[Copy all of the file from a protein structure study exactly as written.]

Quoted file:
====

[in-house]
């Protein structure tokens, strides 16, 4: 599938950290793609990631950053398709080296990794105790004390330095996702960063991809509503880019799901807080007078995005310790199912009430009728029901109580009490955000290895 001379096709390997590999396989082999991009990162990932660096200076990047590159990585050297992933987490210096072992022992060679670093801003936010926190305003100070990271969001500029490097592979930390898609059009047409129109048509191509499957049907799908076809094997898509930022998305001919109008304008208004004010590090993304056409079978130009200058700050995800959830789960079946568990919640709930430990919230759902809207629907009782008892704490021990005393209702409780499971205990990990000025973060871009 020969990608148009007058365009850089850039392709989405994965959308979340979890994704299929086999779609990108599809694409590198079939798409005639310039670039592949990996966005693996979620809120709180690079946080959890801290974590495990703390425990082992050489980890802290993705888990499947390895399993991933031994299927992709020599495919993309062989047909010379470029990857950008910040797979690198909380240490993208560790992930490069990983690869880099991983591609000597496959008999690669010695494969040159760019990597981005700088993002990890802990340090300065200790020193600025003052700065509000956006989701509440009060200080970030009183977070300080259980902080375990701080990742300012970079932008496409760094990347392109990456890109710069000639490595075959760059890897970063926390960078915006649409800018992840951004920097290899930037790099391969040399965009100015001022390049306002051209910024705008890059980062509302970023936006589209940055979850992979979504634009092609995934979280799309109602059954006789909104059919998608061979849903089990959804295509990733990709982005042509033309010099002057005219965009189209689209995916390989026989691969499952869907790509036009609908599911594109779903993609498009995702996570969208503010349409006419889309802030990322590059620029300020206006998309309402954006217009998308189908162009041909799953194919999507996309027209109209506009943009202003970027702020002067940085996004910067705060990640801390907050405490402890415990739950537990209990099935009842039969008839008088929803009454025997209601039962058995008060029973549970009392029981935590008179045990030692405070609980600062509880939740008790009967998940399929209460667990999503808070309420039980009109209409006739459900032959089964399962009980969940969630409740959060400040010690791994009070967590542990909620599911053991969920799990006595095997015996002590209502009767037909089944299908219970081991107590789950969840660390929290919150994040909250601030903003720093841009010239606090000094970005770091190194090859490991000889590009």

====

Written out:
[in-house]
């Protein structure tokens, strides 16, 4: 599938950290793609990631950053398709080296990794105790004390330095996702960063991809509503880019799901807080007078995005310790199912009430009728029901109580009490955000290895 001379096709390997590999396989082999991009990162990932660096200076990047590159990585050297992933987490210096072992022992060679670093801003936010926190305003100070990271969001500029490097592979930390898609059009047409129109048509191509499957049907799908076809094997898509930022998305001919109008304008208004004010590090993304056409079978130009200058700050995800959830789960079946568990919640709930430990919230759902809207629907009782008892704490021990005393209702409780499971205990990990000025973060871009 020969990608148009007058365009850089850039392709989405994965959308979340979890994704299929086999779609990108599809694409590198079939798409005639310039670039592949990996966005693996979620809120709180690079946080959890801290974590495990703390425990082992050489980890802290993705888990499947390895399993991933031994299927992709020599495919993309062989047909010379470029990857950008910040797979690198909380240490993208560790992930490069990983690869880099991983591609000597496959008999690669010695494969040159760019990597981005700088993002990890802990340090300065200790020193600025003052700065509000956006989701509440009060200080970030009183977070300080259980902080375990701080990742300012970079932008496409760094990347392109990456890109710069000639490595075959760059890897970063926390960078915006649409800018992840951004920097290899930037790099391969040399965009100015001022390049306002051209910024705008890059980062509302970023936006589209940055979850992979979504634009092609995934979280799309109602059954006789909104059919998608061979849903089990959804295509990733990709982005042509033309010099002057005219965009189209689209995916390989026989691969499952869907790509036009609908599911594109779903993609498009995702996570969208503010349409006419889309802030990322590059620029300020206006998309309402954006217009998308189908162009041909799953194919999507996309027209109209506009943009202003970027702020002067940085996004910067705060990640801390907050405490402890415990739950537990209990099935009842039969008839008088929803009454025997209601039962058995008060029973549970009392029981935590008179045990030692405070609980600062509880939740008790009967998940399929209460667990999503808070309420039980009109209409006739459900032959089964399962009980969940969630409740959060400040010690791994009070967590542990909620599911053991969920799990006595095997015996002590209502009767037909089944299908219970081991107590789950969840660390929290919150994040909250601030903003720093841009010239606090000094970005770091190194090859490991000889590009």